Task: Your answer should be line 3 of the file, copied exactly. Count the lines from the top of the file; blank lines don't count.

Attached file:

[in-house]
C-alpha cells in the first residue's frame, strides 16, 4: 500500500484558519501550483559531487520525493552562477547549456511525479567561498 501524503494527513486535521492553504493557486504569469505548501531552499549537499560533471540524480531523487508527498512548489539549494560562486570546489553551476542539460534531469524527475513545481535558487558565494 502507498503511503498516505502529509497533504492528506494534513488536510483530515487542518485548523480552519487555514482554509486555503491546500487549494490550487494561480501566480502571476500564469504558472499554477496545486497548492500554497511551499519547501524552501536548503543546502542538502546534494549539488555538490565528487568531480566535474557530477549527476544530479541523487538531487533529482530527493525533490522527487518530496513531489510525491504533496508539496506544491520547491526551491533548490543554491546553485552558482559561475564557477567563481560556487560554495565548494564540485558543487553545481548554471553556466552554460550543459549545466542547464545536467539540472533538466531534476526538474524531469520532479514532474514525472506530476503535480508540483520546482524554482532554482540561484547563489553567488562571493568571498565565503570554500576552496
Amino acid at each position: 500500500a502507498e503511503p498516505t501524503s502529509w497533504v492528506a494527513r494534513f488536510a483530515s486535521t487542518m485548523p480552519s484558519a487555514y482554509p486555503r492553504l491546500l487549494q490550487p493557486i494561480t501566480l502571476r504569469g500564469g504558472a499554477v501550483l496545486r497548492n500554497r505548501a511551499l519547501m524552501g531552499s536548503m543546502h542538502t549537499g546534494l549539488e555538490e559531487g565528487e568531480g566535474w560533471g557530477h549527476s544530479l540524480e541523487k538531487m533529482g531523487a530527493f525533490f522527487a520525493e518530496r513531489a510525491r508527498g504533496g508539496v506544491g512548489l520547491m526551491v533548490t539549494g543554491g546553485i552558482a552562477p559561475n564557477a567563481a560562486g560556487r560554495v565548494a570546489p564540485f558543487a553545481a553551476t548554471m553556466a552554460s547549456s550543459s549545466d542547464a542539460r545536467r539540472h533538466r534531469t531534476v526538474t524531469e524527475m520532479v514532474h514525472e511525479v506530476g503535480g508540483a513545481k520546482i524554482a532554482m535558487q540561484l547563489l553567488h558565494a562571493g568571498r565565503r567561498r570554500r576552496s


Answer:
Amino acid at each position: 500500500a502507498e503511503p498516505t501524503s502529509w497533504v492528506a494527513r494534513f488536510a483530515s486535521t487542518m485548523p480552519s484558519a487555514y482554509p486555503r492553504l491546500l487549494q490550487p493557486i494561480t501566480l502571476r504569469g500564469g504558472a499554477v501550483l496545486r497548492n500554497r505548501a511551499l519547501m524552501g531552499s536548503m543546502h542538502t549537499g546534494l549539488e555538490e559531487g565528487e568531480g566535474w560533471g557530477h549527476s544530479l540524480e541523487k538531487m533529482g531523487a530527493f525533490f522527487a520525493e518530496r513531489a510525491r508527498g504533496g508539496v506544491g512548489l520547491m526551491v533548490t539549494g543554491g546553485i552558482a552562477p559561475n564557477a567563481a560562486g560556487r560554495v565548494a570546489p564540485f558543487a553545481a553551476t548554471m553556466a552554460s547549456s550543459s549545466d542547464a542539460r545536467r539540472h533538466r534531469t531534476v526538474t524531469e524527475m520532479v514532474h514525472e511525479v506530476g503535480g508540483a513545481k520546482i524554482a532554482m535558487q540561484l547563489l553567488h558565494a562571493g568571498r565565503r567561498r570554500r576552496s